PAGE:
This post outlines how to build a production-grade ingress solution using Citrix ADC on Rancher. Customers can confidently expose end user traffic to microservices or legacy workloads on Kubernetes clusters on Rancher using this solution.
The primary way to administer Kubernetes clusters is through a command line utility called kubectl. In this guide, we will explain how kubectl works, how to install and configure it, and demonstrate how to use it to perform common actions on your Kubernetes clusters.
This article walks though connecting GitLab's Auto DevOps feature to a Rancher-managed Kubernetes cluster using a Rancher feature called Authorized Cluster Endpoint.
This blog describes steps to migrate Rancher 2.1.x from a single node installation to a high availability installation.
Ankur Agarwal, Rancher's Head of Product Management, describes new features in Rancher 2.2. Learn how to monitor multiple Kubernetes clusters in this step-by-step tutorial and how our new preview release process works.
It’s finally here: the Rancher you’ve all been waiting for. Rancher 2.0 is now in preview mode and available to deploy! Rancher 2.0 brings us a whole new Kubernetes-based structure, with new features like platform-wide multi-select, adoption of existing Kubernetes clusters, and much, much more. If you’re looking to dive in with Rancher 2.0, you’ve come to the right place. Assumptions You have a Linux host with at least 4 GB of RAM.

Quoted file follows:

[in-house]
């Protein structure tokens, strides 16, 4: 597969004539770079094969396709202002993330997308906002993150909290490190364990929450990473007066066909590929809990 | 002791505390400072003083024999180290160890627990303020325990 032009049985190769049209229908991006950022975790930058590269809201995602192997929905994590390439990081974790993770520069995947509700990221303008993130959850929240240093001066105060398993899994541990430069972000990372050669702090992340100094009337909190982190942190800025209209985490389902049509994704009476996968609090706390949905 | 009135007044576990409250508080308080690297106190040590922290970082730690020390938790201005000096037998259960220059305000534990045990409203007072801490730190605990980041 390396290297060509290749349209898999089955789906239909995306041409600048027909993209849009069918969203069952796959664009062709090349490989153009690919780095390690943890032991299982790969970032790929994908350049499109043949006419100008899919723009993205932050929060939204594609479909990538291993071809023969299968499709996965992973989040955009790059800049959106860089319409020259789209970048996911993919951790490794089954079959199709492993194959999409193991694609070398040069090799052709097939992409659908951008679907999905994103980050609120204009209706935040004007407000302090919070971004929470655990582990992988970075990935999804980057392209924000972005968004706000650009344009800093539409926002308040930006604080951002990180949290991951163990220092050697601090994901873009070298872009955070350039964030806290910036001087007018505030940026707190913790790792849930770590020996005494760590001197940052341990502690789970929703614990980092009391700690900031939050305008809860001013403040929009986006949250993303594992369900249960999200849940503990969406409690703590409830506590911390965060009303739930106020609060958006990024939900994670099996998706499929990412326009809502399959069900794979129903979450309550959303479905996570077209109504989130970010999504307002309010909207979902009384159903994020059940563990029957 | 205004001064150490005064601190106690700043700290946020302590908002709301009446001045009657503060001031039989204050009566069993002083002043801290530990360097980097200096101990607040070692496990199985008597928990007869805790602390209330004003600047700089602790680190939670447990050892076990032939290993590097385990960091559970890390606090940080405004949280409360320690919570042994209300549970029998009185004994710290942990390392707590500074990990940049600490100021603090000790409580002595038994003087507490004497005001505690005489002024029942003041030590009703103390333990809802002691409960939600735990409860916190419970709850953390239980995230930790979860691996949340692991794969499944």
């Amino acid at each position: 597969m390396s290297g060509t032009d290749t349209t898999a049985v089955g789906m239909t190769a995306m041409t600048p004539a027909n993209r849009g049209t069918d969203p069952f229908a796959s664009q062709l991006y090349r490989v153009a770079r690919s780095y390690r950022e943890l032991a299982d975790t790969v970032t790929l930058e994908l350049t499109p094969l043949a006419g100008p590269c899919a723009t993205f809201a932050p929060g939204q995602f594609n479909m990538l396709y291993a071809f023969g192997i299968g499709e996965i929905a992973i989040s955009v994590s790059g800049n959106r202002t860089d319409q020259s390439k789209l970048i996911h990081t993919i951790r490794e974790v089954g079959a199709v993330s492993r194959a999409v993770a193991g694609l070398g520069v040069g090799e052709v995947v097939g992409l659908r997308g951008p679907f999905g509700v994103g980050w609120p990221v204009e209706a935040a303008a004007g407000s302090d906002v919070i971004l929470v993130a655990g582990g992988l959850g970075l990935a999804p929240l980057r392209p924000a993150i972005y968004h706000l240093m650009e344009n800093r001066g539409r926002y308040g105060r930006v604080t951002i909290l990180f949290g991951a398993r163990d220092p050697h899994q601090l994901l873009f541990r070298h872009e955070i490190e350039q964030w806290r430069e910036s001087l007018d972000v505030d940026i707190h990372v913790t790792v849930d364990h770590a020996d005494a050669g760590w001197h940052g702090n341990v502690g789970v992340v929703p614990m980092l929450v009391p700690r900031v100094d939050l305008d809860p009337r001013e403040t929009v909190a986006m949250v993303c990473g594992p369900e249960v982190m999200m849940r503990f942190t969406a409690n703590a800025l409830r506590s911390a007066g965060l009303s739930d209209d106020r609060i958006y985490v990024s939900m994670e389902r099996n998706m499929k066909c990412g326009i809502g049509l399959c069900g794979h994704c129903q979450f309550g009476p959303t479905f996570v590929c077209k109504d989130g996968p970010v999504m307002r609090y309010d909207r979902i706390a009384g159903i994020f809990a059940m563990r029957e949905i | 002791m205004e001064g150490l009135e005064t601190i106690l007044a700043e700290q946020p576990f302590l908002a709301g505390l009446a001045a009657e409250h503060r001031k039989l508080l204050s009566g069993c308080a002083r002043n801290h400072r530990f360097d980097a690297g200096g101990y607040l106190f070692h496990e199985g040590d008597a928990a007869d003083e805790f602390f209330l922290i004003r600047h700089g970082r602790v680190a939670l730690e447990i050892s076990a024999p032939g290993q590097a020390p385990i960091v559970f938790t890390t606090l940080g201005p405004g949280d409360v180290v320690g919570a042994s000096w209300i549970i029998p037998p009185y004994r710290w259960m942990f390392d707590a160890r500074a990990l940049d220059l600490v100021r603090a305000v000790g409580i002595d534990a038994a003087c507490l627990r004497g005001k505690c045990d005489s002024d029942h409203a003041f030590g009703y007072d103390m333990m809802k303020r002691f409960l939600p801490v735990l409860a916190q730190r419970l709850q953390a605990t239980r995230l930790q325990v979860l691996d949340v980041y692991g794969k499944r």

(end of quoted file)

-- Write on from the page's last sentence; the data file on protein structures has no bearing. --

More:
Elasticsearch is a Lucene-based search engine developed by the open-source vendor, elastic. With principal features like scalability, resiliency, and top-notch performance, it has overtaken Apache Solr, one of its closest competitors. Nowadays, Elasticsearch is almost everywhere where a search engine is involved: it’s the E of the well-known ELK stack, which makes it straightforward for your project to process analytics (the L stands for Logstash which is used to process data like logs, streams, metrics; K stands for Kibana, a data visualization platform – projects also managed by elastic).
So far in this series of articles we have looked at creating continuous integration pipelines using Jenkins and continuously deployingto integration environments. We also looked at using Rancher compose to run deployments as well as Route53 integration to do basic DNS management. Today we will cover production deployments strategies and also circle back to DNS management to cover how we can run multi-region and/or multi-data-center deployments with automatic fail-over. We also look at some rudimentary auto-scaling so that we can automatically respond to request surges and scale back when request rate drops again.
[Recently Rancher introduced the Rancher catalog, an awesome feature that enables Rancher users to one-click deploy common applications and complex services from catalog templates on your infrastructure, and Rancher will take care of creating and orchestrating the Docker containers for you.] Rancher catalog offers a wide variety of applications in its out of the box catalog, including glusterfs or elasticsearch, as well as supporting private catalogs. Today I am going to introduce a new catalog template I developed for deploying a MongoDB replicaset, and show you how I built it.
Over the last year we have written about getting several application stacks running on top of docker, e.g. Magento, Jenkins, Prometheus and so forth. However, containerized deployment can be useful for more than just defining application stacks. In this series of articles we would like to cover an end-to-end development pipeline and discuss how to leverage Docker and Rancher in its’ various stages. Specifically, we’re going to cover; building code, running tests, packaging artifacts, continuous integration and deployment, as well as managing an application stack in production.